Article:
But Netanyahu increasingly resembles the boy who cried wolf. His monotonic recitations of impending doom at the hands of the blockaded and helpless Palestinians (or, in convenient moments, Iran) evoke Joe Biden’s damning encapsulation of Rudy Giuliani, a kindred opportunist in gleeful exploitation of tragedy for political gain: “…A noun, and a verb, and 9/11. I mean, there’s nothing else. There’s nothing else.” (Netanyahu’s adherence to the Giuliani playbook is in fact doubly insidious: while he liberally trades on the memory of the Shoah to lend gravitas to his hawkish policies, he has abandoned actual Holocaust survivors badly in need of food, healthcare, and other basic necessities.)

Netanyahu’s problem — and, by extension, Israel’s — is that the impact of his militaristic drumbeating is undermined by his obvious lack of interest in regional peace: acquiescing to American pressure shortly after Barack Obama’s first inauguration, Netanyahu — the same man who had once exulted in scuttling the Oslo peace process and boasted that “America is a thing you can move very easily” — cannily declared himself, for the very first time, in favor of a two-state solution. Determining which statement represents the truth is, as always with Bibi, a matter of finding whichever quote was spoken the furthest distance away from a visible television camera. Just as telling are his insistence on settlement-building and his plans for a long-term occupation of the West Bank.

Most Americans, however, are not following along closely enough to parse out fact from fiction. It is no accident that, in his frequent appearances on American television and in person, Netanyahu is fond of appropriating American imagery to vivify Israel’s existential threat of the moment for a receptive audience. In 2011, he described the 1967 borders as “indefensible,” explaining: “Israel was all of 9 miles wide — half the width of the Washington Beltway.” Four days later, he used the same line in front of a joint session of Congress.

Two weeks ago, Netanyahu told CNN’s Wolf Blitzer: “I mean, imagine what Israel is going through. Imagine that 75% of the U.S. population is under rocket fire, and they have to be in bomb shelters within 60 to 90 seconds. So, I’m not just talking about New York. New York, Washington, Chicago, Detroit, San Francisco, Miami, you name it. That’s impossible, you can’t live like that.” (Nearly two million Gazans do live like that, and far worse.)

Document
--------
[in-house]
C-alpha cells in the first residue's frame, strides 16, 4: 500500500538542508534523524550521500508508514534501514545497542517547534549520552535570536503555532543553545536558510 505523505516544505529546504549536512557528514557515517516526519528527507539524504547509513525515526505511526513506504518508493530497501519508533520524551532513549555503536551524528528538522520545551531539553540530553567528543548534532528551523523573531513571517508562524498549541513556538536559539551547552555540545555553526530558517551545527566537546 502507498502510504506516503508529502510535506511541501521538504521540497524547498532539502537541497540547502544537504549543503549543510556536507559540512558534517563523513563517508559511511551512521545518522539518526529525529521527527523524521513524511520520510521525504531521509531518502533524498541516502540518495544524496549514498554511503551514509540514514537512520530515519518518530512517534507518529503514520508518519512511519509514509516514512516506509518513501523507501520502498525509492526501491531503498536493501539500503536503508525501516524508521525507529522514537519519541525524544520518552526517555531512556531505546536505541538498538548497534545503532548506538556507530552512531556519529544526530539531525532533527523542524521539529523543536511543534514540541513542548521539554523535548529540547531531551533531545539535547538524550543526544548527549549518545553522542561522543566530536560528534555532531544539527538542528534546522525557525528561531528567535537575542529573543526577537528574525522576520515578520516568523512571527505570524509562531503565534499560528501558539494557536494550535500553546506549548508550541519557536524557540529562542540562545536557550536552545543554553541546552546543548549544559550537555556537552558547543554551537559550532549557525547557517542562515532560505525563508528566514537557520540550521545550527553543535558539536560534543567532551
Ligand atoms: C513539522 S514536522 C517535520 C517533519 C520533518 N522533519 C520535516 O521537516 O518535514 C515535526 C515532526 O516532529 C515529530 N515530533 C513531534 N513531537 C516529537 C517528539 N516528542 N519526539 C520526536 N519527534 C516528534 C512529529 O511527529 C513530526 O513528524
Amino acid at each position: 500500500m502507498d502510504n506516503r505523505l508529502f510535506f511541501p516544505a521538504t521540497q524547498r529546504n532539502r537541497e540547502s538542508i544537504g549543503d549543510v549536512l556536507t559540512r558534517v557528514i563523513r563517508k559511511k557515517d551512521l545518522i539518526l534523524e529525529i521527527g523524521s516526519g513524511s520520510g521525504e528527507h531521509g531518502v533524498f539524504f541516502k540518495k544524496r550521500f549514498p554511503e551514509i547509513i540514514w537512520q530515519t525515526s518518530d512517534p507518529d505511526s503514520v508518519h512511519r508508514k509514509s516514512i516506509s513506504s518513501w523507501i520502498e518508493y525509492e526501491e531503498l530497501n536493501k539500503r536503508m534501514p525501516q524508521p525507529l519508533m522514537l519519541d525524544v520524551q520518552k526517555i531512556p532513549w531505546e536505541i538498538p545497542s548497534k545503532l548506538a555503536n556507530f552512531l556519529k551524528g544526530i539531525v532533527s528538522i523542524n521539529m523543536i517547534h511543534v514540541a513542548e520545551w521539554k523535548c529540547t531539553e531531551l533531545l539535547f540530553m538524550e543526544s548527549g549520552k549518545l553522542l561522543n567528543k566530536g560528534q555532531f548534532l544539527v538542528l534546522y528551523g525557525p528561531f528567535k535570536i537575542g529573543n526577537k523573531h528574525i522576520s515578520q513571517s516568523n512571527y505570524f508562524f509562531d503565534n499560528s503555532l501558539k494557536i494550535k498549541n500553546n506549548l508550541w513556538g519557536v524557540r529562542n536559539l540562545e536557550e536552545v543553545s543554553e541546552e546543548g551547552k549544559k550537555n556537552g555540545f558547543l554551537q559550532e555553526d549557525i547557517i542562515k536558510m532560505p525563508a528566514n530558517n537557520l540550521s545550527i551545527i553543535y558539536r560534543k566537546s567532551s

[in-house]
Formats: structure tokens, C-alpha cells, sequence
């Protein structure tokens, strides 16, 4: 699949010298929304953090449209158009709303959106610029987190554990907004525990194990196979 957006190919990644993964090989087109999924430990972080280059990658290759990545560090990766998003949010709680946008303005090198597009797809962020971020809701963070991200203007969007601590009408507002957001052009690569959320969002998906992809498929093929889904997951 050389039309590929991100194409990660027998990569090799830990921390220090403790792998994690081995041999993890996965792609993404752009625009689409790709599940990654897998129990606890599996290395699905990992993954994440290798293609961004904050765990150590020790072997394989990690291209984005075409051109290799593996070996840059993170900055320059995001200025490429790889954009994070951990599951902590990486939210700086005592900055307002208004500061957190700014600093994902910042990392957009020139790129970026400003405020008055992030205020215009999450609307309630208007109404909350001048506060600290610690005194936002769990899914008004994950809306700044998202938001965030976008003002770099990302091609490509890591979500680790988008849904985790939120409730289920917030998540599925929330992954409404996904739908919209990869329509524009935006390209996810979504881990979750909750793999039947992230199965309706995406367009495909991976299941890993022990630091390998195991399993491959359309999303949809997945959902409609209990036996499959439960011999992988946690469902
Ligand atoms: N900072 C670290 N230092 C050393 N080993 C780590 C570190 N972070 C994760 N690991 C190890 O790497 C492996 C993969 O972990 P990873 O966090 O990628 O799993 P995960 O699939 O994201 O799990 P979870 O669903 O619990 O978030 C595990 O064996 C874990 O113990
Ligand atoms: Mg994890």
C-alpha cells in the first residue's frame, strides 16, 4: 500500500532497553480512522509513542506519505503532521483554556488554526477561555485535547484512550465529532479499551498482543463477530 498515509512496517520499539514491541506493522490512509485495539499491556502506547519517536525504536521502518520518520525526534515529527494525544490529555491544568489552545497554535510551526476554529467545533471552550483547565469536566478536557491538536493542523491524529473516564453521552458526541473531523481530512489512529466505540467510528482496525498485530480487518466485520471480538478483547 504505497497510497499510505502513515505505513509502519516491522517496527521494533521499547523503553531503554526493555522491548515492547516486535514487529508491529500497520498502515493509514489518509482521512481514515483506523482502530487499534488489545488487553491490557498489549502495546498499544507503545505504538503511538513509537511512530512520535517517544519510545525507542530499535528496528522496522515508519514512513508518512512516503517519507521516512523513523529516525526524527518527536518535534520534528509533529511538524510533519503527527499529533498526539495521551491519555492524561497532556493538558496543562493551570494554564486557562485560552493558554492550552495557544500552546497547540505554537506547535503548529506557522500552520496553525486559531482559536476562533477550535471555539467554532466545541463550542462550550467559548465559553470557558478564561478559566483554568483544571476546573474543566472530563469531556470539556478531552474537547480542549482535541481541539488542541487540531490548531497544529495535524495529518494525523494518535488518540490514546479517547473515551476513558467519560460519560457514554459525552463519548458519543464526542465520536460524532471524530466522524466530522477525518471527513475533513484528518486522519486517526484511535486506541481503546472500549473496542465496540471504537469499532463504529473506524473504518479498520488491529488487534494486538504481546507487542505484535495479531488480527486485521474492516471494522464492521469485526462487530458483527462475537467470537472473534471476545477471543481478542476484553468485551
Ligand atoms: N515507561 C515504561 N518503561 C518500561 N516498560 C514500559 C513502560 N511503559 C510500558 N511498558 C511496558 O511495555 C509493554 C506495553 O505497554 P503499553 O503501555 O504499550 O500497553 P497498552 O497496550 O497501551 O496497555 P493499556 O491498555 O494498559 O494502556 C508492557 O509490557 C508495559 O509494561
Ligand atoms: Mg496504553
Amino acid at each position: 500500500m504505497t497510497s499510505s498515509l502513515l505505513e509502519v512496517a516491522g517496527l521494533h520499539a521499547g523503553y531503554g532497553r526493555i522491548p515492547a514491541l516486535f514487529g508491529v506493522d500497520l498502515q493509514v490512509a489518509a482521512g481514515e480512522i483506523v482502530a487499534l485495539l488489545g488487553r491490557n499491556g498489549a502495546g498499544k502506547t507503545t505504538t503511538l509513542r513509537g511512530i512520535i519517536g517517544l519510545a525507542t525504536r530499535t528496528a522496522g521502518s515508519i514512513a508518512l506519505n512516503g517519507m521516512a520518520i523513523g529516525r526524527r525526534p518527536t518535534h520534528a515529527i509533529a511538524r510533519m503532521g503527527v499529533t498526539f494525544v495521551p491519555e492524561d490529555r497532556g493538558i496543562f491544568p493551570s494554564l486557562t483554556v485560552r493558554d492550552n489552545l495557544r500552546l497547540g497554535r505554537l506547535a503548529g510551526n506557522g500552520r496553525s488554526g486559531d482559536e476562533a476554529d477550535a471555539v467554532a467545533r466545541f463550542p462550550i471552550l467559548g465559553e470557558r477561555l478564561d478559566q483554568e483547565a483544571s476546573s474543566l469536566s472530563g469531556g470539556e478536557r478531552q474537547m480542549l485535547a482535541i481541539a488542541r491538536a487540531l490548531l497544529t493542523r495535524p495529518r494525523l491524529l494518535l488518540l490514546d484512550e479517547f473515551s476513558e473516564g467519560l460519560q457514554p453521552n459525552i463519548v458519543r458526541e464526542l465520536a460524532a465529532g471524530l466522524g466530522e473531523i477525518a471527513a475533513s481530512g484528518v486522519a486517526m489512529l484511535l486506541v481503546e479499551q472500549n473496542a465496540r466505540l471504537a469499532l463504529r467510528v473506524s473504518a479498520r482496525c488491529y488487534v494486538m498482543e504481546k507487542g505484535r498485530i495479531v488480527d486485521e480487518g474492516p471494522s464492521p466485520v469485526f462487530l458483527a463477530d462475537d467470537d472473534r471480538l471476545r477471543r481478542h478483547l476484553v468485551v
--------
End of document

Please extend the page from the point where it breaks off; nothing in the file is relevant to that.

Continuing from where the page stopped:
Netanyahu’s communicative style here is in keeping with a 116-page booklet called “The Israel Project’s 2009 Global Language Dictionary,” authored by Republican strategist Frank Luntz. The document was written for “visionary leaders who are on the front lines of fighting the media war for Israel,” and it contains blunt strategic advice on how to promote Israel’s point of view to the foreign public, especially Americans:

  • “Don’t talk about religion. Americans who see the bible as their sourcebook on foreign affairs are already supporters of Israel. Religious fundamentalists are Israel’s ‘Amen Choir’ and they make up approximately one-fourth of the American public and Israel’s strongest friends in the world…The primary reason for this is that their religion tells them to do so.” (p. 12)
  • “Personalize the problem for the American audience…’Imagine Washington, DC under missile attack from nearby Baltimore.'” (p. 42)
  • “Israel is so rich and so strong that [leftists] fail to see why it is necessary for armored tanks to shoot at unarmed kids or why Israel needs to level homes or attack villages or, most importantly, why a Palestinian state is a threat to Israel’s existence.” (p. 96)

Similarly, Israeli officials seem to be heeding the report’s admonition to communicate empathy from the start: “Indeed, the sequence of your conversation is critical and you must start with empathy for BOTH sides first” (p. 4). On July 29th, Netanyahu’s spokesman, Mark Regev, responded thusly to CNN host Jake Tapper’s  question about the death of Palestinian children:

You know, we had a special press conference in Tel Aviv last night.

And the chief of staff of the Israeli military, the most highest Israeli official in uniform, he said it in openly, and he said it in Hebrew to the Israeli public. It wasn’t something for foreign consumption. He said, every innocent victim in Gaza pains us.

And I think he was saying something very genuine, something very real that Israelis feel. We don’t want to see innocent civilians caught up in the crossfire between us and Hamas.

While the above approaches are tailored to a more skeptical audience, the Israel Defense Forces’ Twitter account, by contrast, is a tour de force of wartime propaganda.twitter On August 2nd, for example, the IDF tweeted the following text accompanied by a video: “WATCH: More Hamas tunnels successfully destroyed in Gaza.” The tweet just prior linked to the IDF’s blog and declared: “Israel accepts ceasefires, Hamas rejects them.” (That tweet — which was posted at 9:39 AM EST on August 2nd — was directly contradicted by Haaretz, which had reported just minutes earlier that “Israel will no longer seek a cease-fire in the Gaza Strip via negotiations with Hamas, senior Israeli officials said.“)

Given this meticulous attention to words and their varying effects on foreign ears, it is unsurprising that Netanyahu is just as carefully attuned to media coverage of the Palestinians. It especially explains his description of “telegenically dead Palestinians,” a phrase as notable for its dismissal of authenticity as it is for its derision.

The problem for defenders of Israel’s actions in Gaza, however, is that the Palestinian death toll, now surpassing 1,500, is all too real. The vast majority of these appear to be civilians: some estimates place the percentage at 80% or above, and even Israeli deputy foreign minister Tzachi Hanegbi acknowledged that he was only able to confirm that 47% of Palestinian deaths were combatants. (This is not to say that Hamas eschews propaganda; however, its efforts in this arena are so ham-handed as to be nearly comical.)